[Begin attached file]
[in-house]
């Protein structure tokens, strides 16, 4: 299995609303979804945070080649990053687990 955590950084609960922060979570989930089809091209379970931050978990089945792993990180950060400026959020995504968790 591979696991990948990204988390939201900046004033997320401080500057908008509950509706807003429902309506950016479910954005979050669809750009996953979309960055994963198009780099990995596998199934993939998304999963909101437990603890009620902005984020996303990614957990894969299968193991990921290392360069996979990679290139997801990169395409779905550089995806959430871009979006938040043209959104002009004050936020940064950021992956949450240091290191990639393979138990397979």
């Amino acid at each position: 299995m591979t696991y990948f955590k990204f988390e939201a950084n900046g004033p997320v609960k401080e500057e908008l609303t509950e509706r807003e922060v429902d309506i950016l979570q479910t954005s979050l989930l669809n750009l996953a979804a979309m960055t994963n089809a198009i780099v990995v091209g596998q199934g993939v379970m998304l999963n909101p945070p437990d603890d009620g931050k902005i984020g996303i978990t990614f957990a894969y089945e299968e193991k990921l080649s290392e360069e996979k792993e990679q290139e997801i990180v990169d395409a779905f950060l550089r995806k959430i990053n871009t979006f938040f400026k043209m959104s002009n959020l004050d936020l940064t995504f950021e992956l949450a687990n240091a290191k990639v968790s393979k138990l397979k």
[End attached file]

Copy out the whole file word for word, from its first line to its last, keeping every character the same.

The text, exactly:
[in-house]
């Protein structure tokens, strides 16, 4: 299995609303979804945070080649990053687990 955590950084609960922060979570989930089809091209379970931050978990089945792993990180950060400026959020995504968790 591979696991990948990204988390939201900046004033997320401080500057908008509950509706807003429902309506950016479910954005979050669809750009996953979309960055994963198009780099990995596998199934993939998304999963909101437990603890009620902005984020996303990614957990894969299968193991990921290392360069996979990679290139997801990169395409779905550089995806959430871009979006938040043209959104002009004050936020940064950021992956949450240091290191990639393979138990397979």
């Amino acid at each position: 299995m591979t696991y990948f955590k990204f988390e939201a950084n900046g004033p997320v609960k401080e500057e908008l609303t509950e509706r807003e922060v429902d309506i950016l979570q479910t954005s979050l989930l669809n750009l996953a979804a979309m960055t994963n089809a198009i780099v990995v091209g596998q199934g993939v379970m998304l999963n909101p945070p437990d603890d009620g931050k902005i984020g996303i978990t990614f957990a894969y089945e299968e193991k990921l080649s290392e360069e996979k792993e990679q290139e997801i990180v990169d395409a779905f950060l550089r995806k959430i990053n871009t979006f938040f400026k043209m959104s002009n959020l004050d936020l940064t995504f950021e992956l949450a687990n240091a290191k990639v968790s393979k138990l397979k």